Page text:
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How to Determine Your Kitchen’s Storage Needs

How do I calculate the amount of storage I need for my kitchen?

The kitchen is essentially a giant storeroom. To effectively store specialty items, they are organized into sub-zones: perishable and nonperishable groceries, dishware and cookware, linens, cleaning supplies, paperwork, etc.

The amount of cabinet storage you need for your kitchen depends on what and how much you have. The more items your kitchen will need to store, the more forethought you should put into the organization and storage options for your new space.

Conversely, the fewer items you have, the more flexible your design options. Small household of two? You might consider replacing wall cabinetry with open shelves and larger windows.

1. Assess Your Household Needs

Each kitchen is as unique as the family it supports. Therefore, building awareness of your household’s needs is key to determining your storage needs.

dayton white kitchen cabinets with pastries and pour over coffee brewing on countertop

As you assess your kitchen, ask yourself these questions:

  • What’s the current size of your household? What will it look like in 5, 10, or 15 years?
  • What’s the frequency and intensity of your cooking and entertaining?
  • Which parts of the kitchen are awkward to use?
  • Are there storage areas of your kitchen that are particularly cramped?
  • Which specific cabinets or drawers get the most use?
  • Are there other activities that take place in your kitchen (such as laundry, paperwork, or indoor gardening) that could use more functionality?
  • Are there appliances that sit permanently on the countertop because there’s nowhere else to put them?
  • How efficient is your storage? Is everything right where it needs to be, or do you find yourself frequently transporting things for everyday tasks?

Paying close attention to how your kitchen is currently utilized will help you understand which storage areas work well, and which areas need improvements.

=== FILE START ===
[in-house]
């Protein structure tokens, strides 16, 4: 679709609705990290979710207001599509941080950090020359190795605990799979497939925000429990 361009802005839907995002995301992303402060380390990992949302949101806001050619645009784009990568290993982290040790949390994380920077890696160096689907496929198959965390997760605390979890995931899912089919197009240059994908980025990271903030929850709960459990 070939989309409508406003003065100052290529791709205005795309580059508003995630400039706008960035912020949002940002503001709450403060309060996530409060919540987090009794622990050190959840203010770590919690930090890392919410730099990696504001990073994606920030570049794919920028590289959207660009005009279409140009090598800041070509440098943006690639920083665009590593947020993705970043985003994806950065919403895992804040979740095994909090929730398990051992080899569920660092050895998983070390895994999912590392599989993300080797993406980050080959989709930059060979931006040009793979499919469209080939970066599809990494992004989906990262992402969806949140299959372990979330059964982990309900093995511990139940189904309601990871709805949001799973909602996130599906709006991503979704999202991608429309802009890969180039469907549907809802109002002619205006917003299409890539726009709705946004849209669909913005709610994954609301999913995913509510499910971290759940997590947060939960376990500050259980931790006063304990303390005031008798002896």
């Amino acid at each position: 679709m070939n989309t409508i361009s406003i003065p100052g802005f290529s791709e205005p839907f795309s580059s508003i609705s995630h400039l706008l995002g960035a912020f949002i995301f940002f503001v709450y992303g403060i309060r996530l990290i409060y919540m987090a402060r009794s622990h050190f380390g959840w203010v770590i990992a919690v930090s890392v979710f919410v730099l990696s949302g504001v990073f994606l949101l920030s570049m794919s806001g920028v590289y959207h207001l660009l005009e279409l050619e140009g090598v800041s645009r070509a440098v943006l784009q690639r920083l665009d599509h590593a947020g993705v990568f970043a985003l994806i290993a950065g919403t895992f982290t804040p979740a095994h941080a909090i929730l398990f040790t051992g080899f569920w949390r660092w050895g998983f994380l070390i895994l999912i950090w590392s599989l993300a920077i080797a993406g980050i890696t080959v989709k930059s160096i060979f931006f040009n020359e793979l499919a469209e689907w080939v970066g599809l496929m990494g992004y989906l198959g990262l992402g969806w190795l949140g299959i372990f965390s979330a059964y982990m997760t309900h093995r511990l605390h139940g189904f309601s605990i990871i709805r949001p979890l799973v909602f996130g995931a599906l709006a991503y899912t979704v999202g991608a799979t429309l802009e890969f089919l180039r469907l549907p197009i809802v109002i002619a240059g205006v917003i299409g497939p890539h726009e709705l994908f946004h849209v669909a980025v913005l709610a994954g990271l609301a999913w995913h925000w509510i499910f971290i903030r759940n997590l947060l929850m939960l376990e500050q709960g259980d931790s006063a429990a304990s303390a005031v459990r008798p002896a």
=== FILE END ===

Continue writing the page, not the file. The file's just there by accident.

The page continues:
2. Take Inventory of Your Kitchen

When it comes to determining storage needs, Carl A. Smith, CliqStudios kitchen designer and President of the NKBA MN Chapter said, “How much do you have to store? It’s really about how much you have.”

Taking inventory of your kitchen can be a revealing activity. You might be surprised by all of the separate categories of items that live in the kitchen:

  • Small electric appliances
  • Perishable and nonperishable food storage
  • Preparation utensils
  • Pots and pans
  • Baking ware
  • Glasses and drinking items
  • Dishes
  • Serving pieces
  • Flatware
  • Linens
  • Silverware
  • Storage containers
  • Cleaning supplies and tools
  • Bulk storage
  • Management/home office
  • Miscellaneous


NKBA Kitchen Storage Inventory (Client Checklist): (PDF, 17 pages, 11.6 MB) Reproduced with permission National Kitchen & Bath Association, Kitchen Planning, copyright 2013, published by John Wiley & Sons, Inc.

3. Declutter Your Belongings

Does your kitchen feel cluttered? Are your cabinets and drawers filled with items that are rarely used?

While homeowners often want more storage and more organizers, another solution is have less things. A kitchen remodel is the perfect time to declutter your belongings and get rid of the things you don’t use. It functionally increases your storage space and doesn’t cost you a dime!

Other benefits of decluttering include increased energy, creativity, and confidence as well as decreased anxiety and stress. Many report that decluttering brings focus to the things that really matter, which leads to a happier and healthier life.

CliqStudios cabinets in Dayton Painted White and Painted Harbor gray are the perfect timeless choice in a kitchen makeover by blogger Kate Riley of CentsationalGirl.com

Organizing junkie Jenn Lifford poses four questions for homeowners to ask themselves as they go through their kitchen:

  1. Do I use this?
  2. Is this item extra?
  3. Would I buy this today?
  4. Does this help to make my life easier?

“If you don’t immediately say ‘I use this’ or ‘I love this’, it can probably go,” writes Lifford. “Spending time thinking about that ‘someday’ situation that you may or may not need it is not going to help anyone.”